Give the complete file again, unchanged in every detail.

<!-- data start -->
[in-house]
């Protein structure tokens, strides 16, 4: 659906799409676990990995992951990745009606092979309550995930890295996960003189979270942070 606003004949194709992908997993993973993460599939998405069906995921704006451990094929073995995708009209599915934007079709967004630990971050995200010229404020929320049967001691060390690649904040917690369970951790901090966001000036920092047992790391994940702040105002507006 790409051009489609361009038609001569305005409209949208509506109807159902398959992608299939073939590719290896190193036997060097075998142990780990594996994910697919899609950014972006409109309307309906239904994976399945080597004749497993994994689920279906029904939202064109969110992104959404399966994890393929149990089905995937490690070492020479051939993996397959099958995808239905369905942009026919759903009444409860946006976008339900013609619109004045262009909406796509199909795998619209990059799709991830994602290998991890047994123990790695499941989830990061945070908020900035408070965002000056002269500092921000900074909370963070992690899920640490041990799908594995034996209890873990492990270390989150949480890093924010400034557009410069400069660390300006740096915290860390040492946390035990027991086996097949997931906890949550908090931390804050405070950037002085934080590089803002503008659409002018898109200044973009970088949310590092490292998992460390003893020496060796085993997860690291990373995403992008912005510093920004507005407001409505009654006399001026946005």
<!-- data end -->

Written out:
[in-house]
């Protein structure tokens, strides 16, 4: 659906799409676990990995992951990745009606092979309550995930890295996960003189979270942070 606003004949194709992908997993993973993460599939998405069906995921704006451990094929073995995708009209599915934007079709967004630990971050995200010229404020929320049967001691060390690649904040917690369970951790901090966001000036920092047992790391994940702040105002507006 790409051009489609361009038609001569305005409209949208509506109807159902398959992608299939073939590719290896190193036997060097075998142990780990594996994910697919899609950014972006409109309307309906239904994976399945080597004749497993994994689920279906029904939202064109969110992104959404399966994890393929149990089905995937490690070492020479051939993996397959099958995808239905369905942009026919759903009444409860946006976008339900013609619109004045262009909406796509199909795998619209990059799709991830994602290998991890047994123990790695499941989830990061945070908020900035408070965002000056002269500092921000900074909370963070992690899920640490041990799908594995034996209890873990492990270390989150949480890093924010400034557009410069400069660390300006740096915290860390040492946390035990027991086996097949997931906890949550908090931390804050405070950037002085934080590089803002503008659409002018898109200044973009970088949310590092490292998992460390003893020496060796085993997860690291990373995403992008912005510093920004507005407001409505009654006399001026946005």